In the first carefully designed study to evaluate the controversial approach to sex ed, researchers found that only about a third of 6th and 7th graders who went through sessions focused on abstinence started having sex in the next two years. In contrast, nearly half of students who got other classes, including those that included information about contraception, became sexually active.
“I think we’ve written off abstinence-only education without looking closely at the nature of the evidence,” said John B. Jemmott III, a professor at the University of Pennsylvania, who led the federally funded study. “Our study shows this could be one approach that could be used.”
The research, published in the Archives of Pediatric & Adolescent Medicine, comes amid intense debate over how to reduce sexual activity, pregnancies, births and sexually transmitted diseases among children and teenagers. After declining for more than a decade, births, pregnancies and STDs among U.S. teens have begun increasing again.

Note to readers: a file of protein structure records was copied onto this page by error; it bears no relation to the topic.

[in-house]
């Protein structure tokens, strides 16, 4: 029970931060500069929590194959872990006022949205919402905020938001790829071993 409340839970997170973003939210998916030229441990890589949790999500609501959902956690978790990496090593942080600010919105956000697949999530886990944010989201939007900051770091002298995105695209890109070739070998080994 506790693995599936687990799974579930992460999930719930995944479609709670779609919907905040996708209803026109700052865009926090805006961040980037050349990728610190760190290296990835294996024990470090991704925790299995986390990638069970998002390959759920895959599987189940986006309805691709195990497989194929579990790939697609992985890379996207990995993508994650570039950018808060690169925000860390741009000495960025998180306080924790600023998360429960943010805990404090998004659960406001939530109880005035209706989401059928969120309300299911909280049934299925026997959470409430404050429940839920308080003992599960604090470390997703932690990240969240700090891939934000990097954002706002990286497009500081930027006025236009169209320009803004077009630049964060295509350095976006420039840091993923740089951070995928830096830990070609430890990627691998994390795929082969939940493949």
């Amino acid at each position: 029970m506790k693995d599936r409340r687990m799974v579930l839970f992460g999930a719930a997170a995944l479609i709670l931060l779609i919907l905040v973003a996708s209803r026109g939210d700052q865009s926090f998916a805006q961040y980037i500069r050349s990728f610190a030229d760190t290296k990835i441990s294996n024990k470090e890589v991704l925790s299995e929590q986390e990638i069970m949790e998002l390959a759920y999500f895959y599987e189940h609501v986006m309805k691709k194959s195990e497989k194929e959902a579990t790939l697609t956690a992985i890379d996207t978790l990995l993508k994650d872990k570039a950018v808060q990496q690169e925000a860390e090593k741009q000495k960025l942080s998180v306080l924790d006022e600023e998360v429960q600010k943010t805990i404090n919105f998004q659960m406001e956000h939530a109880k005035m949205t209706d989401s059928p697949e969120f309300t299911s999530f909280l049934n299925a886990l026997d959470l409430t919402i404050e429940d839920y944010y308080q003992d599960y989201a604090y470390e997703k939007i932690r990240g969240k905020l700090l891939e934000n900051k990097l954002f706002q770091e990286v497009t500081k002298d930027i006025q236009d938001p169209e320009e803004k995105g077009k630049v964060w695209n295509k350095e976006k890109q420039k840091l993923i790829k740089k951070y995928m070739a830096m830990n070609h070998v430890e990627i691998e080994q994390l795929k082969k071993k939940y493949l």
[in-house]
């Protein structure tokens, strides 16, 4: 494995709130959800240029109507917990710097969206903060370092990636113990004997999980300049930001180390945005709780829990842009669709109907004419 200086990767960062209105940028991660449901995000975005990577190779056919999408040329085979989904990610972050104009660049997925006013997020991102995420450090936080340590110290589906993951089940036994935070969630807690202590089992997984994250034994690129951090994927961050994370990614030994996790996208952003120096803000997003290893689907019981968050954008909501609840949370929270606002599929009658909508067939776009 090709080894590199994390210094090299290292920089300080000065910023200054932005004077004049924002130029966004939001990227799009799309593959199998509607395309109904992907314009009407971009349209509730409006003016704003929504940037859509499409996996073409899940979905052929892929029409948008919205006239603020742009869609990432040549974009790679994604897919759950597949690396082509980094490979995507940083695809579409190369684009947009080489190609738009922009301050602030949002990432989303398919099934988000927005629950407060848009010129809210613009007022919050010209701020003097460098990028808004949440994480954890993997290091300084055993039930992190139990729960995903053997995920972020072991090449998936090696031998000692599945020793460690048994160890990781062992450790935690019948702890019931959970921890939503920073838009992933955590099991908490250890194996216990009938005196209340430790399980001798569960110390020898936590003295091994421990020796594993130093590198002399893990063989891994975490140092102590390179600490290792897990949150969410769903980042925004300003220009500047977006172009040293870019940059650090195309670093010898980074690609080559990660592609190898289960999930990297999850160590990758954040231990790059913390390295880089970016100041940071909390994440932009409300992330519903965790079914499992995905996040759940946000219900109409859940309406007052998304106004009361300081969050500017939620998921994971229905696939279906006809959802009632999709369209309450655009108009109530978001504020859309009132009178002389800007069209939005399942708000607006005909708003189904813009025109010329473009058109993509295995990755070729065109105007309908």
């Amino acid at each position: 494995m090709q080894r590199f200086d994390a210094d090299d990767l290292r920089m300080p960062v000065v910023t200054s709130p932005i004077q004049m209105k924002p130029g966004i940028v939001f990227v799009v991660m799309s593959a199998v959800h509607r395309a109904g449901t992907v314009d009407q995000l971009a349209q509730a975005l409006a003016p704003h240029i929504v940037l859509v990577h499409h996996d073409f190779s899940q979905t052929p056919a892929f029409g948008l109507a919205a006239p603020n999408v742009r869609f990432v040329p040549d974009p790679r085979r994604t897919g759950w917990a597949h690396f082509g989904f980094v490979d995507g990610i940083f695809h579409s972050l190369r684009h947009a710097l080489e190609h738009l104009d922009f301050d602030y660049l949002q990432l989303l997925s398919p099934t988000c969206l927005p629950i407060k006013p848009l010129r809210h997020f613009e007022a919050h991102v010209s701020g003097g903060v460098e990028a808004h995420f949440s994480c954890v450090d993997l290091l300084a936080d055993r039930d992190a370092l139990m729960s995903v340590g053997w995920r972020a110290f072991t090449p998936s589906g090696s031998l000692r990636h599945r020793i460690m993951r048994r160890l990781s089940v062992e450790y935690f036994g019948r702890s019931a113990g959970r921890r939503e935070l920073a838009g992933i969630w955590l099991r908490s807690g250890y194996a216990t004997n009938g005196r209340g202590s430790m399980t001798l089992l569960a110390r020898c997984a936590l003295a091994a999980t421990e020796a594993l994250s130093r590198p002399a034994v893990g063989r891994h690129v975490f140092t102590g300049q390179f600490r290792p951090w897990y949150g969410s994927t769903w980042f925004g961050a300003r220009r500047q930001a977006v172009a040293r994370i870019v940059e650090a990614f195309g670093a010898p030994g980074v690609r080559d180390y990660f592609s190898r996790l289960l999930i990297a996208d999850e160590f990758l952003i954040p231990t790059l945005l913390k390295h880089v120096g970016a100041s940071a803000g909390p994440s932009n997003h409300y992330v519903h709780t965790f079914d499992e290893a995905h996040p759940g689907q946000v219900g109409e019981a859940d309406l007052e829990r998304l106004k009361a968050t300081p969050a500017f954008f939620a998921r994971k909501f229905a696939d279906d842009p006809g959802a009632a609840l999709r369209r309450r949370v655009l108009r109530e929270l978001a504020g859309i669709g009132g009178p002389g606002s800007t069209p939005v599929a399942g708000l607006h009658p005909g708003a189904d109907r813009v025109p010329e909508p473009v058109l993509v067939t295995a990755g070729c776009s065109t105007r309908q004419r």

But wait, I was just reading in Ross’s column today that:
The evidence suggests that many abstinence-only programs have little impact on teenage sexual behavior, just as their critics long insisted. But most sex education programs of any kind have an ambiguous effect, at best, on whether and how teens have sex. The abstinence-based courses that social conservatives champion produce unimpressive results — but so do the contraceptive-oriented programs that liberals tend to favor.
As of this afternoon, though, there’s more evidence to suggest that abstinence programs can, in fact, help delay teen sexual activity. I doubt very much that there’s one approach to abstinence education that fits everyone. Which approaches work with which kinds of students?
It’s so frustrating sometimes dealing with social science. It seems that if you wait long enough, some scientists somewhere are going to come up with results that fit your own biases.